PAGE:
ERM and e-Books

Firday June 22, 2007

LITA ERM Interest Group did a managed discussion on e-books. Ted Koppel, Verde ERM Product Manager (ExLibris) gave the talk. (Note: Verde just starts working on e-books management system.) His function in this talk was basically asking questions and raising awareness on e-books management.

Koppel suggested that we start thinking about e-books management now. Even though many libraries are just getting used to e-journals management and might still learning the ins and outs of the licensing management stuff, many of these libraries are already delivering e-books.

Start thinking on usage scenarios such as use for e-learning, e-reserve, and e-books as e-textbooks. Other e-books scenario are possible: single use circulation, institutional repositories, archiving and preservation especially in the wake of the digitization projects from Google and other commercial companies.

There are several functional areas that a library needs to consider, ask, or make decisions:
Acquiring e-books commercially

  • Does the supplier offer a collection management tool?
  • Does the supplier provide metadata or cataloging tool?
  • What is the role of licenses and permissions and how do we manage those into the data.
  • How does the industry deal with the open access model as well as the so-called free e-books such as government documents?

Acquiring or creating e-books locally

  • what departments within the institution that produce the e-books, who manages the collections, who does the collection development
  • e-books only or other digital materials as well?
  • where is the metadata coming from for the locally created material?
  • Granularity: how is the ERM system used to managed the collection?
  • Use/copyright restrictions, licensing/contracts for the locally produced e-books.

Description

  • What description/identifier should we use (Dublin Core, MARC, etc.)
  • What Unified Resource Identification (URI) that is used?
  • Shall records added to OPAC or do we need to keep them separately?
  • Differences in indexing and access points.
  • Use publisher’s search platform or should we develop it locally to our own need?

Discovering e-books

  • At the discovery level, are e-books different than their physical version?
  • What kind of search mechanism is the one and how the indexes are built? Do we need indexes?
  • Which thesauri to use? Should it be LCHS or our own local practices?
  • Combining e-book search results with other results, presumably related material?
  • Do we need to FRBRized the result?
  • Can we embed e-books search in other platform such as a course management system?
  • Does it offer relevance ranking result?
  • User tagging?
  • Rules for use – who tells the users and how? When ERM stops and DRM kicks in?
  • ‘Unlimited access’ vs. charge out this copy model?
  • Pay per view or other use model?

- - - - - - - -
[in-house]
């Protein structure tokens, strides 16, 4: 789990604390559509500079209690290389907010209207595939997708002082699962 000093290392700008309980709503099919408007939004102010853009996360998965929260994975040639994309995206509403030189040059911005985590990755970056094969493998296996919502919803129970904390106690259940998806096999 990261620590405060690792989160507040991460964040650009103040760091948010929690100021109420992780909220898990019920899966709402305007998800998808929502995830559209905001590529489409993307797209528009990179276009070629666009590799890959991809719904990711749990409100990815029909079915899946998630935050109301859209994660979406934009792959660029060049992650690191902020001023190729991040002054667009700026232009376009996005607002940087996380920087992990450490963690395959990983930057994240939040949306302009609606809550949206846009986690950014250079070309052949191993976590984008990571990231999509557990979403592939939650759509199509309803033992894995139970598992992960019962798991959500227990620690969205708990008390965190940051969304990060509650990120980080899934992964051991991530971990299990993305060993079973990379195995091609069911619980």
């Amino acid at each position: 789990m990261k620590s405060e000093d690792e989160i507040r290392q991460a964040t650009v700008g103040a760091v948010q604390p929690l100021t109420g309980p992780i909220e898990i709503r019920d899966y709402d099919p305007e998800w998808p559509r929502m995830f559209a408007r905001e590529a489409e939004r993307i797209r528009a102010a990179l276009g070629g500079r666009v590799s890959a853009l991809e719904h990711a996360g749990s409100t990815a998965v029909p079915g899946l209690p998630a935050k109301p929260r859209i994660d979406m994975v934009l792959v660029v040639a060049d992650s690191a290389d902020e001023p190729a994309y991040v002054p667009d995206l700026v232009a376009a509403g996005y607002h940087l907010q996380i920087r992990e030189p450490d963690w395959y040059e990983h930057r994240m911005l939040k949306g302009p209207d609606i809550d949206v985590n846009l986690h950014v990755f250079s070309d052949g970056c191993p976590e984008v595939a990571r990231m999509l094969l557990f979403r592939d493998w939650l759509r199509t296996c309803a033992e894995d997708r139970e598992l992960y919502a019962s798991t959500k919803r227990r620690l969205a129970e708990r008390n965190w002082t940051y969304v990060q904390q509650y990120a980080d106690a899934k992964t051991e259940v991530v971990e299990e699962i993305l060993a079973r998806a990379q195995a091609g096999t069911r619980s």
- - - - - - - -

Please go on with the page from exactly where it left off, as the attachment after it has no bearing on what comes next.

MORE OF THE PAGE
• Prerequisite requirements for delivery (specific browser, computer OS, etc.)
  • Granularity
    • deep links to title/chapter/page within an e-book?
    • Indexing and retrieval depth: chapter? pages? paragraph?
  • Resource sharing system, is it possible?

e-books management

  • Is e-books management different than e-journals?
  • Has the role of Collection Management changed?
  • Staff role?
  • License, usage, DRM?
  • Budget, support, maintenance?

Koppel summarized that:

  • e-books are still in their infancy.
  • e-books usage will follow, as will users expectations.
  • our experience with managing e-journals will make the move to managing e-books easier.
  • but there is still much to learn.

There were several questions, discussions, and updates after the talk. A representative from Overdrive talked about their product and mentioned International Digital Publishing Forum, formerly the Open e-book Forum (OeBF). He also mentioned that Adobe just released a free Adobe Digital Edition 1.0 , for Windows and MacOS (linux version coming soon). This is a rich internet application (RIA), Flash-based. The software can also open and read PDF docs.

Several ERM members presented reports from several conferences they went to: NASIG, ACRL, and ER&L. They participated at several focus groups discussing various issues on ERM:

  • ERM implementation and workflow planning space for discussion/online community for sharing best practices
  • ERM systems that come with some default settings
  • staffing for e-resources
  • training and appropriate staff levels
  • standardized licenses from publisher that they can upload to ERM
  • no standards for publishing e-data
  • ERM vendors to provide consultation services for ERM implementation

Other tidbits mentioned:

  • Blog for ER&L
  • Victoria Reich from LOCKSS encourages libraries to use e-books because we can utilize preservation initiatives like LOCKSS to have permanent archive of our e-book collections.
  • ONIX standards for holdings data:
    • SOH (Serials Online Holdings) format v.1.1
    • SRN (Serials Release Notification) User Guide is available
  • OPLE – open source tool for ONIX for Serials

One attendee wondered if there’s a possiblity for direct communication mechanism between publishers and libraries, as well as communication between publishers and agents, especially in term of licensing. Coincidently, my co-worker just reported that NISO has a working group called SERU (Shared e-Resource Understanding) that just published a draft on common understanding between libraries and publishers. This draft is aimed for publishers and libraries that prefer to simplify (or even remove the need of) journal licenses.

ERM-IG now has a new mailing list.